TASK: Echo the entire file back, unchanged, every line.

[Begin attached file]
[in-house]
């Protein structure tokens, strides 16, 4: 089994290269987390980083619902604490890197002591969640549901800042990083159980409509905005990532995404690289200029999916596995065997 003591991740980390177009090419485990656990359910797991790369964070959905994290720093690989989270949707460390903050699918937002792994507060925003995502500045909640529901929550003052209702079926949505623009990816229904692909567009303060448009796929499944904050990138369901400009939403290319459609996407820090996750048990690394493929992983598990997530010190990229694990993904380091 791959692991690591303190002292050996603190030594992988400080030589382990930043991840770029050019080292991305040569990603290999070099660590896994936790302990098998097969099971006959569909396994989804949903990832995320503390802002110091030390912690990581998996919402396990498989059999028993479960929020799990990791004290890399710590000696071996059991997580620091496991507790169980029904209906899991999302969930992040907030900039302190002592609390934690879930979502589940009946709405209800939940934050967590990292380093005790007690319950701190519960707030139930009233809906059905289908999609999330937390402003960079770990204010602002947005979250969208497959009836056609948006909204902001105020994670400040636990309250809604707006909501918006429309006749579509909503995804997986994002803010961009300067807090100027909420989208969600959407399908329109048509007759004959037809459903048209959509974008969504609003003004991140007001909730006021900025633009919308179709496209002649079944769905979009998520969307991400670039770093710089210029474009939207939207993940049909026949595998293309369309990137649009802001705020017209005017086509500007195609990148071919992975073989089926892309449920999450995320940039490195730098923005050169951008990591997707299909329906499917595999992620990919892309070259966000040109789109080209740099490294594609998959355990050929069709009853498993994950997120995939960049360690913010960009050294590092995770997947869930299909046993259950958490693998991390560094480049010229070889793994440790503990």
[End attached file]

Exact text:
[in-house]
């Protein structure tokens, strides 16, 4: 089994290269987390980083619902604490890197002591969640549901800042990083159980409509905005990532995404690289200029999916596995065997 003591991740980390177009090419485990656990359910797991790369964070959905994290720093690989989270949707460390903050699918937002792994507060925003995502500045909640529901929550003052209702079926949505623009990816229904692909567009303060448009796929499944904050990138369901400009939403290319459609996407820090996750048990690394493929992983598990997530010190990229694990993904380091 791959692991690591303190002292050996603190030594992988400080030589382990930043991840770029050019080292991305040569990603290999070099660590896994936790302990098998097969099971006959569909396994989804949903990832995320503390802002110091030390912690990581998996919402396990498989059999028993479960929020799990990791004290890399710590000696071996059991997580620091496991507790169980029904209906899991999302969930992040907030900039302190002592609390934690879930979502589940009946709405209800939940934050967590990292380093005790007690319950701190519960707030139930009233809906059905289908999609999330937390402003960079770990204010602002947005979250969208497959009836056609948006909204902001105020994670400040636990309250809604707006909501918006429309006749579509909503995804997986994002803010961009300067807090100027909420989208969600959407399908329109048509007759004959037809459903048209959509974008969504609003003004991140007001909730006021900025633009919308179709496209002649079944769905979009998520969307991400670039770093710089210029474009939207939207993940049909026949595998293309369309990137649009802001705020017209005017086509500007195609990148071919992975073989089926892309449920999450995320940039490195730098923005050169951008990591997707299909329906499917595999992620990919892309070259966000040109789109080209740099490294594609998959355990050929069709009853498993994950997120995939960049360690913010960009050294590092995770997947869930299909046993259950958490693998991390560094480049010229070889793994440790503990």